What is an abstract?
For CSAS, the abstract is a summary of your work boiled down to roughly 250 words. There are plenty of sources online that can help you construct a decent abstract.
What kind of paper can be submitted? (term papers, thesis, misc.)
Any kind of paper can be used. Students can present term papers, theses, dissertations, or any other research they may have conducted for a past class. There are also posters accepted for those who prefer this format.
What kinds of topics can be submitted? (posters too)
While an anthropology conference, there are topics that are considered more openly humanities or social sciences. “The study of people” is a rather broad topic.
How do I get to the conference?
Most who attend arrive by car. Since it is located in the Midwest, and most attendees will be from the Midwest, the conference is typically nearby. Going by car or plane are the two most used methods for transportation.
What are lodging options? Should I stay in the hotel the conference is held in? (Hotel discount code)
CSAS will usually offer a hotel discount for the venue the conference is held. This may be the best idea especially if you are unfamiliar with the host city. Others will prefer a nearby hotel that may have cheaper rates, even with the CSAS discount. Just be sure you know how to reach the conference if you do choose a different location.
Making a presentation, and timing it
Not all presenters need a presentation. But if you do, the more common programs used are PowerPoint and Prezi. Just make sure that you time your presentation before you give it – you allotted 15-20 minutes and will be stopped by the panel chair if you go over that time.
What is the Saturday business lunch?
This lunch is an additional cost when registering for CSAS. This a lunch normally provided by the venue, and during this business meeting the board members of CSAS discuss practical matters and announce changes in positions. This is a great experience for anyone who may be considering being a part of the board or some other position in organizing CSAS conferences or helping with the internal functioning.
What should I bring?
Besides your notes, presentation, and basic necessities, it may be smart to bring business cards, a folder, and a notepad to take notes on. Since CSAS is a great way to network, having business cards can make any exchange easier. And since CSAS is also a way to exchange information, taking notes during panel presentations and asking questions is a great way to become more involved.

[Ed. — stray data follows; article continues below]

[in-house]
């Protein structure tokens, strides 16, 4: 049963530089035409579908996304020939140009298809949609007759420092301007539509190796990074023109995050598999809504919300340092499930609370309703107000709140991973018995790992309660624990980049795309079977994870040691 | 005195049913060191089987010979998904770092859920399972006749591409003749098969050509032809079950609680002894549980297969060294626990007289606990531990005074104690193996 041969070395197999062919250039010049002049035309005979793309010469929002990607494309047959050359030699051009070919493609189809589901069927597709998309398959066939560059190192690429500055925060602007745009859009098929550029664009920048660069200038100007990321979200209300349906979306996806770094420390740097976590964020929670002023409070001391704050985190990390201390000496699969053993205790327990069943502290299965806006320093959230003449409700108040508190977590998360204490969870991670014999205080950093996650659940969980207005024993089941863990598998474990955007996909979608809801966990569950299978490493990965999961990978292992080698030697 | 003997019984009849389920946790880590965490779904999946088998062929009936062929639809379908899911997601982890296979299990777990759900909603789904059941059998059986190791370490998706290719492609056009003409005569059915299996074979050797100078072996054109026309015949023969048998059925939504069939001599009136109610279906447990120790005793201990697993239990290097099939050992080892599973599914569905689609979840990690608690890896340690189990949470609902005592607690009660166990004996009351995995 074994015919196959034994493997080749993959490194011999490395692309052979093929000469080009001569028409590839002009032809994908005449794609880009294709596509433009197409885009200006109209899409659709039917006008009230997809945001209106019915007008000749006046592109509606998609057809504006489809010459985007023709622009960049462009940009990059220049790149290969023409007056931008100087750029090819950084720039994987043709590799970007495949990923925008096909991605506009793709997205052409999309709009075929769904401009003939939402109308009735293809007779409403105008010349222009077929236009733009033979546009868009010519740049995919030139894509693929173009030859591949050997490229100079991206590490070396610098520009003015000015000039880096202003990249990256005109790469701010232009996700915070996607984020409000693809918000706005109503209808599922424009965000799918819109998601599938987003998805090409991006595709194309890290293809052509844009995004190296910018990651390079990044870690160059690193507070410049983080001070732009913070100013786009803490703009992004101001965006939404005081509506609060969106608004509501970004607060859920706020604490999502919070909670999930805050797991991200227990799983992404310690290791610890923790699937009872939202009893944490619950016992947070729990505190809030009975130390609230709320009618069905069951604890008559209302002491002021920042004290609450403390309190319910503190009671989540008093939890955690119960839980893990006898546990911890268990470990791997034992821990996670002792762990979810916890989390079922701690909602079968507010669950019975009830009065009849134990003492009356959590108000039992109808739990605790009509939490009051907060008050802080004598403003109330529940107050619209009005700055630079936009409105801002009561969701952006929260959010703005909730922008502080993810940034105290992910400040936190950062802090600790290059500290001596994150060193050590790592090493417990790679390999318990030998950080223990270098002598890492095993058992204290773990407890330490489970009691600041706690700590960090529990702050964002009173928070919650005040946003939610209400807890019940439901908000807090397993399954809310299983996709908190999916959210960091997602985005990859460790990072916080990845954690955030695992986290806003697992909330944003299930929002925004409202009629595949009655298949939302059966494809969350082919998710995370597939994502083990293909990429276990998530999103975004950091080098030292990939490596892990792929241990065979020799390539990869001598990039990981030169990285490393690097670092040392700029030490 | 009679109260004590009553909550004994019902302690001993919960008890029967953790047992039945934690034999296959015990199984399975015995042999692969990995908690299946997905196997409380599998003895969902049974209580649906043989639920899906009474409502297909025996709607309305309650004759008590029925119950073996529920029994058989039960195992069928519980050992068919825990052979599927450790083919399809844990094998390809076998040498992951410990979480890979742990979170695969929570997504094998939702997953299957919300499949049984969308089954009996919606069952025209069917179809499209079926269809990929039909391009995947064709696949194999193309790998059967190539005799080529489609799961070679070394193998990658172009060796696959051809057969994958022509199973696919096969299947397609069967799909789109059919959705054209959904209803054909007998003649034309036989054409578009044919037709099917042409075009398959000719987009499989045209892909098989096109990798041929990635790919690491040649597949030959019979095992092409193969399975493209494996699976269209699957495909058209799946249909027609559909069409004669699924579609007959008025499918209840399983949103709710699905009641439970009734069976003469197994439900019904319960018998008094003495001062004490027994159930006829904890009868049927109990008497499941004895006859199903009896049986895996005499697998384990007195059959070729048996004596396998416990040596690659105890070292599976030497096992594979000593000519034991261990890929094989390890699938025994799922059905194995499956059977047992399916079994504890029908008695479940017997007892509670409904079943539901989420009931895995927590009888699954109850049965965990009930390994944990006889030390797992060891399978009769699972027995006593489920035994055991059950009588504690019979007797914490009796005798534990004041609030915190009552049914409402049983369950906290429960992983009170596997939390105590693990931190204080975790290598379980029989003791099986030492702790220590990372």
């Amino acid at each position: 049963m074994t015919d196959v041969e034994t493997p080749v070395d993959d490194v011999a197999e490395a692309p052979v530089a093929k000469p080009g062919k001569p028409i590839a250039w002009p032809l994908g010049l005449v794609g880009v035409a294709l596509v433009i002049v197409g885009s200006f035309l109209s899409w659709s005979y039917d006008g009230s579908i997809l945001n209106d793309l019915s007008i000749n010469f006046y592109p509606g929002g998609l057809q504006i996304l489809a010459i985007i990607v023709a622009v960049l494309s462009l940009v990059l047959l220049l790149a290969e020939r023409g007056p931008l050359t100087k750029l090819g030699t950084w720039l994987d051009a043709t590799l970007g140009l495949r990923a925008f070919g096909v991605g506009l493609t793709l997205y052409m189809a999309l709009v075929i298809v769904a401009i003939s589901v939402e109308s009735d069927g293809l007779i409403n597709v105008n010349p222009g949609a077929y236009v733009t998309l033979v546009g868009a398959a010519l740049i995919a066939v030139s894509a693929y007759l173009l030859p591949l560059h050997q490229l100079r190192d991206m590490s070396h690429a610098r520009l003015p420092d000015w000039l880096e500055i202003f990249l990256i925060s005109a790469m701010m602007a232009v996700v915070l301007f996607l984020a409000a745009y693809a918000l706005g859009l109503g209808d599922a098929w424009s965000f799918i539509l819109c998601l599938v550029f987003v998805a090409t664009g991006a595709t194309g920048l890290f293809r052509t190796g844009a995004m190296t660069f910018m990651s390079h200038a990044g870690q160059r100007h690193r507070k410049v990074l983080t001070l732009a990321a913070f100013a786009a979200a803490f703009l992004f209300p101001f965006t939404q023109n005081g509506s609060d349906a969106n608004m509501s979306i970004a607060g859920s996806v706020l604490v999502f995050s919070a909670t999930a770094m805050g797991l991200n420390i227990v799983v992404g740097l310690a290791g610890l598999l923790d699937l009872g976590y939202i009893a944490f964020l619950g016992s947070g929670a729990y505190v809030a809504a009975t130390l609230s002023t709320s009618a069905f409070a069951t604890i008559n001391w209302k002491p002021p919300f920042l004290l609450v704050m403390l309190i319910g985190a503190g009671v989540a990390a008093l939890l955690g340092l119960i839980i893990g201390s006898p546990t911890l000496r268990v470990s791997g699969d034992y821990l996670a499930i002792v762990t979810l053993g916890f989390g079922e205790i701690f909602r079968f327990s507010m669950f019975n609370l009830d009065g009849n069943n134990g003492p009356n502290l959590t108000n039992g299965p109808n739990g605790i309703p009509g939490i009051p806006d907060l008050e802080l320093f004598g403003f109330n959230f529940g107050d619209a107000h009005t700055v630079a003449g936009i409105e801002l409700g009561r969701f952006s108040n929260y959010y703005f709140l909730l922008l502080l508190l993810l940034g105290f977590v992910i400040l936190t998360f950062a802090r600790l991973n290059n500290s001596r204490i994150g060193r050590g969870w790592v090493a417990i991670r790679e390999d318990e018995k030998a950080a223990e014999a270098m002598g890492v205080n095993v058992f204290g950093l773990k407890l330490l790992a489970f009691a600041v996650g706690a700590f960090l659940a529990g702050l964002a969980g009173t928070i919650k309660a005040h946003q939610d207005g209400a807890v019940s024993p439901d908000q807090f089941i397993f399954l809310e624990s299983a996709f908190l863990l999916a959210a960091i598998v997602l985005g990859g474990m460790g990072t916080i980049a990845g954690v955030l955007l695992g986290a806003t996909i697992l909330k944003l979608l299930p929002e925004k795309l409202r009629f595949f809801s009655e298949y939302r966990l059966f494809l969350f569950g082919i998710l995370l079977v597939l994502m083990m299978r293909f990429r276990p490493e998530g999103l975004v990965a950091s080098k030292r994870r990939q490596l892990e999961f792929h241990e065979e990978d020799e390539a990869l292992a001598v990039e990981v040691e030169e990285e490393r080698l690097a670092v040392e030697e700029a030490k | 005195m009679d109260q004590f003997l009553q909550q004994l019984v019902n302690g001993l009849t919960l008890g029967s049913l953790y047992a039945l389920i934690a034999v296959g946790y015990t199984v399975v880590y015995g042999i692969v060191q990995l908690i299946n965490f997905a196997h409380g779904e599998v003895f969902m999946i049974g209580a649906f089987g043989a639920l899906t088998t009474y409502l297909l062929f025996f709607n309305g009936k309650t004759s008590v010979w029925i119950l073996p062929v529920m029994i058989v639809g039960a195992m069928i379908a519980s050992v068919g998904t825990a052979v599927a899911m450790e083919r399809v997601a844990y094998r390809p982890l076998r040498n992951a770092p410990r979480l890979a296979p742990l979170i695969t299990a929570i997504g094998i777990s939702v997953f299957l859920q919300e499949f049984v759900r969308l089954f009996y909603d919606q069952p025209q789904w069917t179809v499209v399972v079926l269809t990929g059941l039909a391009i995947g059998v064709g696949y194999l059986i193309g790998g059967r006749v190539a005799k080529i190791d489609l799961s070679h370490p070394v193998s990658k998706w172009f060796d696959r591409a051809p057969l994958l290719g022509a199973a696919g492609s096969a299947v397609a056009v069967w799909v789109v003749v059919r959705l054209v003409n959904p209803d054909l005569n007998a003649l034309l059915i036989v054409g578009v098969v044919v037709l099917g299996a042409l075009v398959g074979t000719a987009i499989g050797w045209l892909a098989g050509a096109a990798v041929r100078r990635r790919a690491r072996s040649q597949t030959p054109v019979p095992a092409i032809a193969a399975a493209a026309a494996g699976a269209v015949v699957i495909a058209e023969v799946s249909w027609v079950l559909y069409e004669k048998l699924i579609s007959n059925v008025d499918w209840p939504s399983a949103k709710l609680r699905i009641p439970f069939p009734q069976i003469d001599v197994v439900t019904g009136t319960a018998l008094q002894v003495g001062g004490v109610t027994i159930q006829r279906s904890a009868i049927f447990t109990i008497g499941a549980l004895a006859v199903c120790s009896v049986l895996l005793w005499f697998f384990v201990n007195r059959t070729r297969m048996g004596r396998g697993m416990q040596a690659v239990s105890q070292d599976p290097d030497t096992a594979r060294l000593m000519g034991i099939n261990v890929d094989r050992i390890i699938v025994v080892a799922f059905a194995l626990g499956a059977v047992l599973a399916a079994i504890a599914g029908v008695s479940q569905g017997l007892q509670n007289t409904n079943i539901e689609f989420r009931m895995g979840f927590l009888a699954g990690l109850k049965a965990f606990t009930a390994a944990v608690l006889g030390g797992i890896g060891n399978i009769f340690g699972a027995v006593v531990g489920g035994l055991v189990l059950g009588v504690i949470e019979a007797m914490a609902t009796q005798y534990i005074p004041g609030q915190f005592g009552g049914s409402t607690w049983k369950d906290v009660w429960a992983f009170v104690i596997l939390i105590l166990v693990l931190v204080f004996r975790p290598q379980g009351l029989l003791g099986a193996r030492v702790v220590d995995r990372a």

What do I wear?
CSAS is more low-profile than some of the other larger anthropology conferences, such as the AAA. Business casual and business professional are the typical themes, though some go below or above this.
Do I organize my own panel?
You can! Paper can be submitted as a panel. If you do not do this, the organizers of the conference will put you in a panel with papers of similar research interests or topics.
Who do I send my paper to?
Your paper should be sent to your discussant. Once all the panels are organized and the program is sent out, you will be able to see your panel, who you present with, your chair, and your discussant. (And see Stanlaw’s comments on discussants below!)
Can I attend without presenting?
Of course. Many people come to learn and network rather than present.
Can I attend if I am not in anthropology?
Absolutely. Networking across disciplines is encouraged.
Why should I attend CSAS?
CSAS offers an experience for first-time attendees to get a feel for academic life. It is also an opportunity to have your work critiqued and receive constructive feedback. It is an opportunity to see people from prospective graduate schools you might be thinking about applying to. It is a chance to personally see and hear some of the latest research being done by professionals in all the subfields of anthropology. The reasons are endless!
When do I present?
The final program that is sent out will have your final panel time and location.